A 26-year-old researcher who drunk a shot of dysentery-triggering bacteria for a vaccine trial was left rushing for the toilet and feeling so ill he ‘wanted to die’.
Jake Eberts, from Washington D.C., was paid $7,000 to ingest the shigella bacteria — often spread by contaminated water — at Maryland University last month.
Within three days he was waking up early with a feeling of ‘funny business’ in his stomach and having to rush to the bathroom.
Over the next 48 hours he faced stomach cramps, bloody diarrhea, a fever of 103F, and felt so exhausted that lifting any of his limbs was a ‘Herculean effort’.
Nurses were quick to give him fluids to replace what was being lost, and put him on antibiotics to help fight the infection. He recovered in four days.
Mr Eberts was infected in a challenge trial, where participants get an experimental jab or placebo and before being exposed to the disease they were inoculated against.
He had received two jabs about a month apart, and was incarcerated for 11 days until the infection cleared. He suspects he got the placebo, or inactive vaccine, because the sickness was so bad.
Summing up the illness, Mr Eberts said: ‘That was the most brutally sick I have ever been, and I wanted to die for a solid six hours. I cannot imagine how terrifying this disease is for a small child.’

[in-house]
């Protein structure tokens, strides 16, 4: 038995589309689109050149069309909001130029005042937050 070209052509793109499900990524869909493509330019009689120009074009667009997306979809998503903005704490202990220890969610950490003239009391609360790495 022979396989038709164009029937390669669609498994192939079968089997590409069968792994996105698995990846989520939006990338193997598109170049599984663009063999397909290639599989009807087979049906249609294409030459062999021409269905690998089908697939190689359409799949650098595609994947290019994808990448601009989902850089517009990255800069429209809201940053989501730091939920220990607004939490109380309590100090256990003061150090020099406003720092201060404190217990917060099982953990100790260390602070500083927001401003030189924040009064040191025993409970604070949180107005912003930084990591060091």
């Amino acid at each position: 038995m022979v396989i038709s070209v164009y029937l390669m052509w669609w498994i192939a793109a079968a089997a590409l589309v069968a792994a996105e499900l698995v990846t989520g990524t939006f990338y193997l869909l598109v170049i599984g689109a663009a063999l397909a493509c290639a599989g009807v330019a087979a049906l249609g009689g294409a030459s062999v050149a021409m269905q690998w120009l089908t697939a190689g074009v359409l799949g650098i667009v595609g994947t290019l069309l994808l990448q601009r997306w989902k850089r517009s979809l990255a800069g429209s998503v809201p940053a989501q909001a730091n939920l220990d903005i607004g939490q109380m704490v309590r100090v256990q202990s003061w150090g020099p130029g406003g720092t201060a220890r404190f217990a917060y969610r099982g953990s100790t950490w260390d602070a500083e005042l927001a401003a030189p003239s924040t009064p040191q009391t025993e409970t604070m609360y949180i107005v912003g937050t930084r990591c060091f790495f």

Jake Eberts, 26, from Washington D.C., was infected with shigella as part of a vaccine challenge trial. He had been administered with two doses of either the experimental jab or a placebo before being infected. He is pictured above wearing a pore strip — which is used to remove blackheads
Mr Eberts is pictured above swallowing a saline fluid before he drunk the shigella bacteria. He said he started to feel unwell on the third day of the infection
About 450,000 to 500,000 people are infected with shigella in the U.S. annually, estimates suggest.
But in the developing world it may trigger up to 160million cases and 600,000 deaths every year.
Shigella is spread through contaminated food and water, as well as touching surfaces also touched by someone who is infected with the illness.
Most infections trigger bloody diarrhea, a fever, stomach pain, and a feeling of needing to defecate even when the bowels are empty for five to seven days.
Those struck down with the condition are normally only offered fluids to ease the illness. But in more serious cases they will also receive antibiotics, says the CDC.
What is Shigella?
Shigella is a gut infection that causes severe diarrhoea and stomach cramps.
It is normally spread through contaminated food and water, but can also be passed on by touching surfaces contaminated by someone who is infected.
In an infection the bacteria may trigger stomach cramps, bloody diarrhea, a fever and a feeling of needing to defecate.
These symptoms continue for about five to seven days on average, until the infection is cleared.
Treatment currently focuses on administering fluids to patients and waiting for the illness to end.
In more serious cases, patients may also be offered antibiotics to help clear their infection.
About 450,000 to 500,000 cases are triggered in the U.S. every year.